A constructive dismissal can occur when an employee has resigned in circumstances where they felt they had no choice but to resign, or were induced into resigning as a result of the employer’s conduct. The question of whether a resignation amounted to a constructive dismissal was recently considered by the Employment Relations Authority in Irvine v Wallace & Cooper Limited, with the employee being awarded $94,000 as a result.
The facts of this case are relatively straightforward. Mr Irvine resigned after being employed by Wallace & Cooper Limited for only 6 days. Prior to this he had been the managing director of another company, which had recently been sold and transferred to Wallace & Cooper. He resigned after a telephone call to the Managing Director to ask why his pay had not come through, during which a ‘verbal explosion’ occurred, with the Managing Director addressing him in an ‘obscene, demeaning and degrading manner’ (including: “You are a piece of sh*t and you do exactly what I tell you! If I tell you to sh*t in a corner you sh*t in a f**king corner!”).
The Authority was satisfied that Mr Irvine found the words to be totally unacceptable and reasonably felt that he had to resign as a result. The Authority considered that although there were other factors involved, the abuse received during the phone call was the substantial reason for, and the proximate cause of, his decision to resign.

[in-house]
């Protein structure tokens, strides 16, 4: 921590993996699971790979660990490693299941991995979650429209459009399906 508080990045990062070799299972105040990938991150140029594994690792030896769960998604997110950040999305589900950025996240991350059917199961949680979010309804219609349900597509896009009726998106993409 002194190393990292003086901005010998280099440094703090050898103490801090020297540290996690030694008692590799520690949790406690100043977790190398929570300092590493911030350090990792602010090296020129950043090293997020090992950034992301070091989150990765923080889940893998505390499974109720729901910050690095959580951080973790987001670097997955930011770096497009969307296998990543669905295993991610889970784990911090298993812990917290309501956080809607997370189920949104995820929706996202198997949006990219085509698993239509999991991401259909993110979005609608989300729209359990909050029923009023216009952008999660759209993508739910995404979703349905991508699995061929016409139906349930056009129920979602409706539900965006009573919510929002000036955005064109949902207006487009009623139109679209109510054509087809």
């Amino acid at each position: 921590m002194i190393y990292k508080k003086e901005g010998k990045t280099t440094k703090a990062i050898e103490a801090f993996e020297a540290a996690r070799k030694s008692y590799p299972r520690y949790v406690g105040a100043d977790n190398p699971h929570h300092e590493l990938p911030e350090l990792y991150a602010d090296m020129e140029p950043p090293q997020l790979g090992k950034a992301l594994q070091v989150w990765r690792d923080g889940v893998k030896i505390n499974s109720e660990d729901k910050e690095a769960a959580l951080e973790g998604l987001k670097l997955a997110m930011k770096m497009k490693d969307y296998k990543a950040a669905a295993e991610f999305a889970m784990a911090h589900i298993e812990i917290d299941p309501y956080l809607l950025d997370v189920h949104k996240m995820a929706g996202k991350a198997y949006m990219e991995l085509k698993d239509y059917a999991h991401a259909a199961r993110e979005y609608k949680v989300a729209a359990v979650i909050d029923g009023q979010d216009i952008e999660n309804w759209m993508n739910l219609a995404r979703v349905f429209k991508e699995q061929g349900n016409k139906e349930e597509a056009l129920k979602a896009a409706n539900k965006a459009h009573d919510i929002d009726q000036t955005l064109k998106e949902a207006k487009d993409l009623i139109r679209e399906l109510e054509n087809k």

The Authority considered the test applied by the Court of Appeal in the leading Auckland Electric Power Board case (1994). In a nutshell, a constructive dismissal occurs where the resignation was caused by a breach of duty on the part of the employer. To determine a breach, all the relevant circumstances of the resignation are considered. If the answer to the causation question is ‘yes’, then the next question is whether a substantial risk of resignation was reasonably foreseeable, having regard to the seriousness of the breach.
In this case the resignation was clearly caused by the Managing Director’s breach of the implied duty not to act in a manner calculated to destroy or seriously damage the employment relationship. The Authority noted that while the Managing Director had behaved with some spontaneity over the phone and without contriving to dismiss Mr Irvine, he must be taken to have intended that Mr Irvine would not be prepared to tolerate the high level of abuse directed at him personally. The Authority also considered that the breach was sufficient to make it reasonably foreseeable that Mr Irvine would not be prepared to work under those conditions. The dismissal was therefore constructive, and considering all the circumstances, it was not justifiable.
Mr Irvine was awarded $19,000 compensation for his significant humiliation, loss of dignity and injury to feelings. He had also claimed $300,000 (2 years’ salary) for lost earnings. The Authority considered it unlikely that the employment relationship would have continued for more than 6 months, so awarded him $75,000 instead.